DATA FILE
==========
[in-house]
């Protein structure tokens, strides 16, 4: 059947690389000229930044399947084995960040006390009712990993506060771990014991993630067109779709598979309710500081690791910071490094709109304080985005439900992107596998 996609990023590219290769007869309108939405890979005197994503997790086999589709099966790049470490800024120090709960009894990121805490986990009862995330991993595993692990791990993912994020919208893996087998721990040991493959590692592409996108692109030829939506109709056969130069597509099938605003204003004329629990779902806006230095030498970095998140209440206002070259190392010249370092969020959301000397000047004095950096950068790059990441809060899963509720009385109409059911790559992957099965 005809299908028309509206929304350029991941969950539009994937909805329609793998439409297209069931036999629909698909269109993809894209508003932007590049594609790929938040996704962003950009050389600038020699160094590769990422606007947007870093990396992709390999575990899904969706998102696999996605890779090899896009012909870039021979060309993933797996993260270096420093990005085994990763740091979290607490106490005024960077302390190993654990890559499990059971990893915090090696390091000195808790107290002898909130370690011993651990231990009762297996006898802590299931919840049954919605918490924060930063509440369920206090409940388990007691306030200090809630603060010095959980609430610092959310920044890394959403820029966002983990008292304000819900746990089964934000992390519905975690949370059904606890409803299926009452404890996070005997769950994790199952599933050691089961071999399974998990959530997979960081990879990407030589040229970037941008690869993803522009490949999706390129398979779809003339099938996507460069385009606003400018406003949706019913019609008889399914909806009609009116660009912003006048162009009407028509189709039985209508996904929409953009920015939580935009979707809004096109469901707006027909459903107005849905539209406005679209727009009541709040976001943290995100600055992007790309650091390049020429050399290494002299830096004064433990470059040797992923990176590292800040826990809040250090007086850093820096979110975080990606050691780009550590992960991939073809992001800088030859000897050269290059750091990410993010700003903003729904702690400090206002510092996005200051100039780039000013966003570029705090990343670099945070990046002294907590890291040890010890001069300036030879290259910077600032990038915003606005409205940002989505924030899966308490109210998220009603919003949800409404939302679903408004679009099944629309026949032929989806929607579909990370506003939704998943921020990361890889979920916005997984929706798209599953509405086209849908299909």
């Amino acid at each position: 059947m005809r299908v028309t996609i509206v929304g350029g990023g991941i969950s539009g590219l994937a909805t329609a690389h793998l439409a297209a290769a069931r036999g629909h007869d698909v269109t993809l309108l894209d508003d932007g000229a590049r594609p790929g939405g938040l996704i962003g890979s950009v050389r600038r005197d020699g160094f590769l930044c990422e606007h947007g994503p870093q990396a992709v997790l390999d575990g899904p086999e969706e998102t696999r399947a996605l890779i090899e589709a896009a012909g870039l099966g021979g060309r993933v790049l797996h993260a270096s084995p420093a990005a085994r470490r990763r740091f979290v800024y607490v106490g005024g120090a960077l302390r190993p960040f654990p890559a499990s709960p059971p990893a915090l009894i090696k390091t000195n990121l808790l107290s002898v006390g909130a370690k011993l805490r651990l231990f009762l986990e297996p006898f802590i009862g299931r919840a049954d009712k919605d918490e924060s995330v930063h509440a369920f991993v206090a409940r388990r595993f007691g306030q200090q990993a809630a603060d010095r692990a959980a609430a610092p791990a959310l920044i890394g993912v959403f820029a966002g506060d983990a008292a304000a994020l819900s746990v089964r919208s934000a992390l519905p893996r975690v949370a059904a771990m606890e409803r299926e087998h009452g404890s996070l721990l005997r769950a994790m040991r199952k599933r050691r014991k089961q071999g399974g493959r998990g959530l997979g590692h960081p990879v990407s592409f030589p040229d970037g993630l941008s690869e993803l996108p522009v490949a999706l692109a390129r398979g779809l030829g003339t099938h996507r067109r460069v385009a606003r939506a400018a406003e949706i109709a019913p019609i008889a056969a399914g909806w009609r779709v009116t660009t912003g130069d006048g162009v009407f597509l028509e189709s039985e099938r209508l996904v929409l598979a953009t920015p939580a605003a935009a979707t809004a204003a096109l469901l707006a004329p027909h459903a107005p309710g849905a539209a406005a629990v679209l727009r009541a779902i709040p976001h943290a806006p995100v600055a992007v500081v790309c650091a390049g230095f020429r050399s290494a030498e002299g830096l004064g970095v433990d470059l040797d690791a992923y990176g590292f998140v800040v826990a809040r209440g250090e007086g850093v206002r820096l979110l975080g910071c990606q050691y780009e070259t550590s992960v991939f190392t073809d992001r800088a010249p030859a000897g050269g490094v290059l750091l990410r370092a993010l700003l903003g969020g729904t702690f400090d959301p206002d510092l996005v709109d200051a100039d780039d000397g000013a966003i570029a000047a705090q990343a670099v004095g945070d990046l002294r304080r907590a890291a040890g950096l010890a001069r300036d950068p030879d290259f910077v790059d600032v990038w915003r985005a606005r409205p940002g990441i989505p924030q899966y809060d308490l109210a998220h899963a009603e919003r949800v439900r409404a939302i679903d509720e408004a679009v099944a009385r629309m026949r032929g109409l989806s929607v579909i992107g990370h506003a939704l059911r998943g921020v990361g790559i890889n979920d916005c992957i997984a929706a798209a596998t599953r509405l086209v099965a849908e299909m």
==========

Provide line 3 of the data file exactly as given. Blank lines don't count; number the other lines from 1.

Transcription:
């Amino acid at each position: 059947m005809r299908v028309t996609i509206v929304g350029g990023g991941i969950s539009g590219l994937a909805t329609a690389h793998l439409a297209a290769a069931r036999g629909h007869d698909v269109t993809l309108l894209d508003d932007g000229a590049r594609p790929g939405g938040l996704i962003g890979s950009v050389r600038r005197d020699g160094f590769l930044c990422e606007h947007g994503p870093q990396a992709v997790l390999d575990g899904p086999e969706e998102t696999r399947a996605l890779i090899e589709a896009a012909g870039l099966g021979g060309r993933v790049l797996h993260a270096s084995p420093a990005a085994r470490r990763r740091f979290v800024y607490v106490g005024g120090a960077l302390r190993p960040f654990p890559a499990s709960p059971p990893a915090l009894i090696k390091t000195n990121l808790l107290s002898v006390g909130a370690k011993l805490r651990l231990f009762l986990e297996p006898f802590i009862g299931r919840a049954d009712k919605d918490e924060s995330v930063h509440a369920f991993v206090a409940r388990r595993f007691g306030q200090q990993a809630a603060d010095r692990a959980a609430a610092p791990a959310l920044i890394g993912v959403f820029a966002g506060d983990a008292a304000a994020l819900s746990v089964r919208s934000a992390l519905p893996r975690v949370a059904a771990m606890e409803r299926e087998h009452g404890s996070l721990l005997r769950a994790m040991r199952k599933r050691r014991k089961q071999g399974g493959r998990g959530l997979g590692h960081p990879v990407s592409f030589p040229d970037g993630l941008s690869e993803l996108p522009v490949a999706l692109a390129r398979g779809l030829g003339t099938h996507r067109r460069v385009a606003r939506a400018a406003e949706i109709a019913p019609i008889a056969a399914g909806w009609r779709v009116t660009t912003g130069d006048g162009v009407f597509l028509e189709s039985e099938r209508l996904v929409l598979a953009t920015p939580a605003a935009a979707t809004a204003a096109l469901l707006a004329p027909h459903a107005p309710g849905a539209a406005a629990v679209l727009r009541a779902i709040p976001h943290a806006p995100v600055a992007v500081v790309c650091a390049g230095f020429r050399s290494a030498e002299g830096l004064g970095v433990d470059l040797d690791a992923y990176g590292f998140v800040v826990a809040r209440g250090e007086g850093v206002r820096l979110l975080g910071c990606q050691y780009e070259t550590s992960v991939f190392t073809d992001r800088a010249p030859a000897g050269g490094v290059l750091l990410r370092a993010l700003l903003g969020g729904t702690f400090d959301p206002d510092l996005v709109d200051a100039d780039d000397g000013a966003i570029a000047a705090q990343a670099v004095g945070d990046l002294r304080r907590a890291a040890g950096l010890a001069r300036d950068p030879d290259f910077v790059d600032v990038w915003r985005a606005r409205p940002g990441i989505p924030q899966y809060d308490l109210a998220h899963a009603e919003r949800v439900r409404a939302i679903d509720e408004a679009v099944a009385r629309m026949r032929g109409l989806s929607v579909i992107g990370h506003a939704l059911r998943g921020v990361g790559i890889n979920d916005c992957i997984a929706a798209a596998t599953r509405l086209v099965a849908e299909m």